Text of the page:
Friday, March 7, 2014

The Epidemic of Absence

I just read a book about autoimmune therapies, ‘The Epidemic of Absence’ that describes an unorthodox cure by introducing hook worms (and other such maggots) into the bodies of people with autoimmune illness. The premise is that the immune system of the body will focus on the intruders (like viruses) as seen in less developed countries where such larvae exists; whereas in developed countries, progress has eradicated unhygienic conditions, resulting in autoimmune defenses attacking the body due to the lack of enemies like hook worms. Therefore, the cure is to re-introduce such maggots so the body’s defenses can focus on them rather than on itself. This type of cure is relegated to the fringes of the medical establishment because of the seeming lunacy of the cure but surprisingly done by a few brave souls who have lost faith in orthodox treatments that produce no results. Man does not know everything, with the inability of modern medical science to cure illnesses like autoimmune whereas logical thinking would conclude that the body’s defenses are dangerously idle if all traces of unhygienic conditions are eradicated from modern society. Therefore, it sometimes pays to be a little dirty.

The point of view is intriguing although the author himself is afflicted with autoimmune disease, the motivation of which is seeking alternative therapies, considering the failure of orthodox treatment. One is attracted to this type of counter-intuitive thinking, where authors like Malcolm Gladwell thrive in this reasoning; reading his latest book, ‘David and Goliath’; shedding new light on the underdog, the hero who is victorious against incredible odds. It is the premise of his book that the underdog is in fact the inevitable victor when viewed in a different light, where incredible odds are but the unperceived disadvantage experienced by an ‘ignorant’ superior force. It is this type of thinking that is unique, like the point of view of an avant garde artist, attacking preconceived notions; perhaps similar in feeling in the 1920’s when looking at the abstract work of Picasso, an entirely different art at that time, needing the change of old patterns of thought. Having a contrarian mind is counter to so called common sense, away from the ‘group think’ of society, seen also in investors like Warren Buffet, whose buy and hold strategy is contrary to the ‘get rich quick’ zeitgeist of modern times.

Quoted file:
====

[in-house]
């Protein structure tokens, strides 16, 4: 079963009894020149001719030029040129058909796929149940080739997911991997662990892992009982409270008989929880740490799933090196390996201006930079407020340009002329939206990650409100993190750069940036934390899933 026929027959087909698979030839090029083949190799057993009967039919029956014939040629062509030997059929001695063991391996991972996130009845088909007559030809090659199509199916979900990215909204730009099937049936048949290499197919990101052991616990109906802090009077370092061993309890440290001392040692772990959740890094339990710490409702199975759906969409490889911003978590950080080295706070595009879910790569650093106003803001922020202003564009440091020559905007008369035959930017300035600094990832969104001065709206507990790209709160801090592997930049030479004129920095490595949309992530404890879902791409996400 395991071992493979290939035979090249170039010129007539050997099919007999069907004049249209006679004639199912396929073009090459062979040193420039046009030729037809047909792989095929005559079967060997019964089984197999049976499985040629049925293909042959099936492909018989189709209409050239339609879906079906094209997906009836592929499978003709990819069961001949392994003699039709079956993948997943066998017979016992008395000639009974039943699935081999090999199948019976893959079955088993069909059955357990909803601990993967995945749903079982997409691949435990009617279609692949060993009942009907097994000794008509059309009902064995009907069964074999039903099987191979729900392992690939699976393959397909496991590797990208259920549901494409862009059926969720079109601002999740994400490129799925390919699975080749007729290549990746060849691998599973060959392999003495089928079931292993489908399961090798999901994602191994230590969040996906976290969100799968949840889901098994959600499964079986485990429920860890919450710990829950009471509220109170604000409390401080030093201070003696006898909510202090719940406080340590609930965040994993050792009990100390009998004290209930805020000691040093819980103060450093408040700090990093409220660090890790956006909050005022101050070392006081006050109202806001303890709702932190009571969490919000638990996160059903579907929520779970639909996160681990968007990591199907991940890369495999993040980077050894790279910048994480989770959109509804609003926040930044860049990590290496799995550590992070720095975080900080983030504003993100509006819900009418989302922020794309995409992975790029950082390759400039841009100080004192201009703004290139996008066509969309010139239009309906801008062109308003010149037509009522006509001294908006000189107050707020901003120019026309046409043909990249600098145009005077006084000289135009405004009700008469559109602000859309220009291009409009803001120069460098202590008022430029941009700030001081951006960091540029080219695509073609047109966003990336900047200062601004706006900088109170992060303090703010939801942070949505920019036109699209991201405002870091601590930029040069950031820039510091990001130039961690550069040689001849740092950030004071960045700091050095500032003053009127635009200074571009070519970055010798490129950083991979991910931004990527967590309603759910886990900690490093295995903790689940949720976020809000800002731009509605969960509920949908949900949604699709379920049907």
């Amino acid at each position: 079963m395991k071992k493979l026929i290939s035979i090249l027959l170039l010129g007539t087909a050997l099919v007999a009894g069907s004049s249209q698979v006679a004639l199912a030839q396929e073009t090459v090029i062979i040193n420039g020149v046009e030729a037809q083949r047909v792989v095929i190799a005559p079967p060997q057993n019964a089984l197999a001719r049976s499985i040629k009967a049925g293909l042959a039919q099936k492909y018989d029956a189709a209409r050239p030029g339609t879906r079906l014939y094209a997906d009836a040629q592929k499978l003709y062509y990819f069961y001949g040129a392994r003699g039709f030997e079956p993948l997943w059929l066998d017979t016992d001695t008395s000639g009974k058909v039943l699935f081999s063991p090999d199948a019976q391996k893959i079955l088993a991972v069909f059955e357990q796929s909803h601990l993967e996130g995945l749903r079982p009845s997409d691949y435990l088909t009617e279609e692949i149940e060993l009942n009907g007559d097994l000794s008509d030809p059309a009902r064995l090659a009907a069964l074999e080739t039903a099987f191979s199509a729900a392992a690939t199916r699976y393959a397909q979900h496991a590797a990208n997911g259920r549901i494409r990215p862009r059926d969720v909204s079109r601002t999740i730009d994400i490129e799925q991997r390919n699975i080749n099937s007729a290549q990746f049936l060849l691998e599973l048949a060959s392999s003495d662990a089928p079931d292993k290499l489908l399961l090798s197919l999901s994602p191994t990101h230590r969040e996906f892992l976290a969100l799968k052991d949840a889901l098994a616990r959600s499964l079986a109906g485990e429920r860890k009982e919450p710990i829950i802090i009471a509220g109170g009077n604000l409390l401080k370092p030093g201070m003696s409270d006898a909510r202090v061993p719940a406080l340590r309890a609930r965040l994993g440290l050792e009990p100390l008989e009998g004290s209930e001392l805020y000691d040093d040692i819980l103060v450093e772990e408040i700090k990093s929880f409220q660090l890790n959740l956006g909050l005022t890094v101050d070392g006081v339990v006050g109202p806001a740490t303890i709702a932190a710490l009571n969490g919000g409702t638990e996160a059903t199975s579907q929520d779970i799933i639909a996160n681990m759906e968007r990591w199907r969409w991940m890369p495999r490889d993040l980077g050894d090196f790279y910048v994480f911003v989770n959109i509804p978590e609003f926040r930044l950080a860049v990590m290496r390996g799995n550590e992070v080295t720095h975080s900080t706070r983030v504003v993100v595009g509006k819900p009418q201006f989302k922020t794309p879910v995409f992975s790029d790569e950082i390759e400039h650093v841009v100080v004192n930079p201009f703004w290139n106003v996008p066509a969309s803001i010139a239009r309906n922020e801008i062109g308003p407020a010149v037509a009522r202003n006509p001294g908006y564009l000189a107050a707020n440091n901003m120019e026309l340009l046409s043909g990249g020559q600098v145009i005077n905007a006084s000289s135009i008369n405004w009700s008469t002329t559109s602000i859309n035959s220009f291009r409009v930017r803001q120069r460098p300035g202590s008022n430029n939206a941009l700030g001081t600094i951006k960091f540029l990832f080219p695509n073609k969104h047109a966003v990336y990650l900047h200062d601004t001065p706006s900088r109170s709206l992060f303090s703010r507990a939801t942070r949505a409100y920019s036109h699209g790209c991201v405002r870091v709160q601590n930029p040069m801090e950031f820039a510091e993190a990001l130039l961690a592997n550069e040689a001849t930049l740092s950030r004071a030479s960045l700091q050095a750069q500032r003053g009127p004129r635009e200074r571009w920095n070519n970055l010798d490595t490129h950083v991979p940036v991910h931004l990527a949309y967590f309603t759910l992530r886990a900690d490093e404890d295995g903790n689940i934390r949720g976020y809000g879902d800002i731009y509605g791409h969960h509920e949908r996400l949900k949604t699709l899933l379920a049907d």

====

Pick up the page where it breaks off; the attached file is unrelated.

Having this type of philosophy often gives one neuroses or having a worrisome mind because of ones inability to welcome uniqueness of thought, for example an investor like Warren Buffet can stick to his guns despite the world around him constantly churning with their buy and sell schemes. Group think is the enemy of the contrarian, having a sort of direct insight to human reality, perhaps a glimpse into the truth of the matter, whose internal logic makes sense only to himself and to the divine wisdom, oblivious of the ‘group think’ prevailing around him. The madness of this ‘group think’ is brought to frantic hilariousness by Dave Eggers in his ‘A Heartbreaking Work of Staggering Genius’; like a Jack Kerouac of the frenzied nerd mind, driven to extreme thought by the untimely death of both parents, pushing the hero towards seeking acceptance and validity in an unfair world; desperately trying to be relevant, to rise above the crowd of the young and senseless in Silicon Valley, to be an uber elite of the uber elite, driven by their family tragedy. But the book is more like a work of healing, to write in such manic deliriousness the children’s attempt to maintain normality despite their loss, achieving a sort of heroism; similar to Kerouac protagonists, going on the road to seek salvation in their manic travels.

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